4. A world with two suns (whose paths are in ninety degree angles to each other)

My mother thought of this world, actually, though she hadn't thought through all the ramifacations. I have since decided that this is obviously a geocentric world, so I'll discuss that instead.

In a geocentric world, everything (moons, suns, planets and stars) would orbit the "Earth." In this sort of world, there would probably be no waxing or waning (unless, again, it was being eaten by a dragon) and, if your character hails from earth, they'd probably fall over on their face when they arrive, as they are used to the incredible speed at which the earth travels.

5. A cylindrical world

This would be a combination of a flat world (when you look north or south) and the round world (when you look east or west. Not that complicated, no? Of course, you would also have determine how the moon/stars/sun work for your world (which is something I truly only have a hazy idea about ... hmmm ... I need ideas) and stuff like that.

6. And I have an inverted sphere world running around in my head as well ... though it hasn't been given a name.

If you lived inside a hollow sphere, you could actually see farther than if you lived on a flat world because of the curvature bringing more things closer to you. Of course, you'd also have the issue of where the light comes from. Perhaps the moon and sun are actually one and the same - and it just gets brighter then dimmer as the day progresses. Perhaps stars are actually the tiny lights that the inhabitants of the opposite side of the sphere are using at night (campfires, lanterns, bonfires ... you name it!) Perhaps the light in the center repels things, which is why everything stays on the ground. Perhaps, at night, when the light is dimmer, things are lighter, because less light means less "gravity."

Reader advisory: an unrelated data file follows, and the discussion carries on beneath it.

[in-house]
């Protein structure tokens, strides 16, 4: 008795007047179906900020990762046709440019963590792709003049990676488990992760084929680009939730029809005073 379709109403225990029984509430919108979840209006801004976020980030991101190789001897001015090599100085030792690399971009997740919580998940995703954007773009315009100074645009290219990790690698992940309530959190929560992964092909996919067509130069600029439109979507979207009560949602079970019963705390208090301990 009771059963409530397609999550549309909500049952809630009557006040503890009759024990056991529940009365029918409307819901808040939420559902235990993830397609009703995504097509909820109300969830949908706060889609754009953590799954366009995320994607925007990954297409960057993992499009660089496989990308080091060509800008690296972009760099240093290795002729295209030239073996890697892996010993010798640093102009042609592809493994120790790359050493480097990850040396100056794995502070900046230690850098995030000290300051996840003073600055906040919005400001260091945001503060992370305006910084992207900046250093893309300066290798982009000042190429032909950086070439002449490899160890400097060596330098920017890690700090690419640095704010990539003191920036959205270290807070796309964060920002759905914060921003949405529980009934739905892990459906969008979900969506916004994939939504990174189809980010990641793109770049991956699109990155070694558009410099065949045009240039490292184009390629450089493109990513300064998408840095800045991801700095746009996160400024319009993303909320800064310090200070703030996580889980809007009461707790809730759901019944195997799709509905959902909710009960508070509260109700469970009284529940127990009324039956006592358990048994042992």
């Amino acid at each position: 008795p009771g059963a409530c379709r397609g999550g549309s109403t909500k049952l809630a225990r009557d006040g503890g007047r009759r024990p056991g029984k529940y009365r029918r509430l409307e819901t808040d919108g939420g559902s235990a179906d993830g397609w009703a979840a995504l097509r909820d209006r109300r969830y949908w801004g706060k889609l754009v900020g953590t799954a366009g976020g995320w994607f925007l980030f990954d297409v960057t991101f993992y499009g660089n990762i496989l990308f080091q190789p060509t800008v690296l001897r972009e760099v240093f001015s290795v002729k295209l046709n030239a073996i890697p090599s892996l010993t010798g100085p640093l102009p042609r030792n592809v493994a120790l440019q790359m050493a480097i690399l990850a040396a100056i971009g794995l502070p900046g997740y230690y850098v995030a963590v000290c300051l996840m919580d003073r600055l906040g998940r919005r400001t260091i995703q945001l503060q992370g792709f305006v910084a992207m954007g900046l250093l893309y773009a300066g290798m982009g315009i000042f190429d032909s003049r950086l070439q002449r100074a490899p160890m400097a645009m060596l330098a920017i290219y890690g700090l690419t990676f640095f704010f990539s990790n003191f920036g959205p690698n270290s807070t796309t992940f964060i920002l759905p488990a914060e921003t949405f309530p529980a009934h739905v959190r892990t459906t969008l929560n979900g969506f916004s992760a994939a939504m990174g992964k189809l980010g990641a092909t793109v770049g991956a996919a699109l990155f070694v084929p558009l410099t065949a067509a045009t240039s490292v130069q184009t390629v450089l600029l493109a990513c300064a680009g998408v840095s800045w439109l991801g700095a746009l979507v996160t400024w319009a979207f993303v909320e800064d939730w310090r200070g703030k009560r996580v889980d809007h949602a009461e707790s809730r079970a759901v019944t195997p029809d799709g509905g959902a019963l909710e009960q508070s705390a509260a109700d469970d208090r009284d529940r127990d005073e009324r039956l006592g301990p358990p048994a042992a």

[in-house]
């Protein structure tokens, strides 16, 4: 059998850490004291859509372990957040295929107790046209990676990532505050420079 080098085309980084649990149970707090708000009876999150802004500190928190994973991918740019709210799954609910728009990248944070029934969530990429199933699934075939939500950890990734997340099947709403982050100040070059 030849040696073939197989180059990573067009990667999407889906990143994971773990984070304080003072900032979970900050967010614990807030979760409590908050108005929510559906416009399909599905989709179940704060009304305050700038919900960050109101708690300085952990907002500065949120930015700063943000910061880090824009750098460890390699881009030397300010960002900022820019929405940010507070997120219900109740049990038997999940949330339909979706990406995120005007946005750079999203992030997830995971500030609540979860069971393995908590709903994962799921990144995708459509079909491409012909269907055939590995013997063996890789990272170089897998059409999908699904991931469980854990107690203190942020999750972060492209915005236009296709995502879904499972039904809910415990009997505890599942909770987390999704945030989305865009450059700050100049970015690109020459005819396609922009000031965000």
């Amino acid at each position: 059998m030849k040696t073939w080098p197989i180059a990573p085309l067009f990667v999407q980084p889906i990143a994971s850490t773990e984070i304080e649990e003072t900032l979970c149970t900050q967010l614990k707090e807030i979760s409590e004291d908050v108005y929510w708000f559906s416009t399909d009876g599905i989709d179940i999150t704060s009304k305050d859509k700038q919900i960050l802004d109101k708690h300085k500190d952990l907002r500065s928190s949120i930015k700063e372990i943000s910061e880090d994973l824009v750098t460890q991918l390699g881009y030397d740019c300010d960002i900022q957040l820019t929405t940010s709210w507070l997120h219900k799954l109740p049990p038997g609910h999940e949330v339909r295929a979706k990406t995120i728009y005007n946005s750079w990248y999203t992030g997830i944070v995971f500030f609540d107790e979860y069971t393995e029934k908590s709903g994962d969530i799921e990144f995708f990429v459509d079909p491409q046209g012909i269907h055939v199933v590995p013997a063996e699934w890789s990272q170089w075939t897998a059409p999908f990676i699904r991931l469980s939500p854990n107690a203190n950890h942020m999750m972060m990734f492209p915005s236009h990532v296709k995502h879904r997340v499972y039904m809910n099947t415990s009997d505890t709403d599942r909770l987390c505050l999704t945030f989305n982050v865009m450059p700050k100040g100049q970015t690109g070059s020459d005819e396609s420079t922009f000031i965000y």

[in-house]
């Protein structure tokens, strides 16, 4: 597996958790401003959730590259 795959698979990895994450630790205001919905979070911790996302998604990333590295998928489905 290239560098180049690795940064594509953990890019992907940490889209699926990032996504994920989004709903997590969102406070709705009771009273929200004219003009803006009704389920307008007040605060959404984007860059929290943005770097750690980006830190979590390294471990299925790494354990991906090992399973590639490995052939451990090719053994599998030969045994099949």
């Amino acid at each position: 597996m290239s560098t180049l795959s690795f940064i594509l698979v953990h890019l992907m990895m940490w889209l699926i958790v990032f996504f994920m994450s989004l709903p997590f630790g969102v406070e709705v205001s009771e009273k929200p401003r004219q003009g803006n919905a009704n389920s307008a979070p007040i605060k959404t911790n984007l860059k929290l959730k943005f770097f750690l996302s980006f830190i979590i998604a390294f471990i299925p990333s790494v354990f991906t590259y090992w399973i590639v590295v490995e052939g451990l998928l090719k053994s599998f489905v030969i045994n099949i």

I love world building. I love reading about new and unusual worlds that others have built. However, even if you are breaking every rule that our world has, you still need to take human perception into concideration.

Yes, I think too hard.

Thoughts? I'd love to hear about all of ya'lls crazy world ideas!


  1. World building is so much fun! Though, I noticed that I tend to play with the politics of my worlds more than the geography and all that. I'm not that big on science. :)

    A moon for religion and a moon for agriculture? Haha!! That's epic!

    Ooh, I never thought of an inverted sphere... hmm... that definitely sounds interesting.

    1. I've always enjoyed the technicalities of science. I love building up politics, too, but I've always enjoyed the challenge of building a world from the ground up and making it work.

      And I'm glad you like my moons idea and my inverted sphere. I forget when the inverted sphere first came to me, but it's been rattling around in there a while ... I need to give it a book.

  2. This is cool.
    I can't quite get my head around whether the earth spinning actually has an effect on us or not, but that's certainly something Id' never thought of. And now I'm having this odd feeling as if I'm moving at high speed, though I'm actually sitting still. Thanks Kendra.

  3. I am writing (off and on) a modern portal story where these nine kids get pitchforked into another world where they wind up being adopted by the President of a country very similar to the US. I know they have 28 hours days, but I also want them to have 3 moons. I just haven't figured out how the moons will have to work.


Hi! Now that you've read my post, hast thou any opinions that thou wouldst like to share? I'd love to hear them!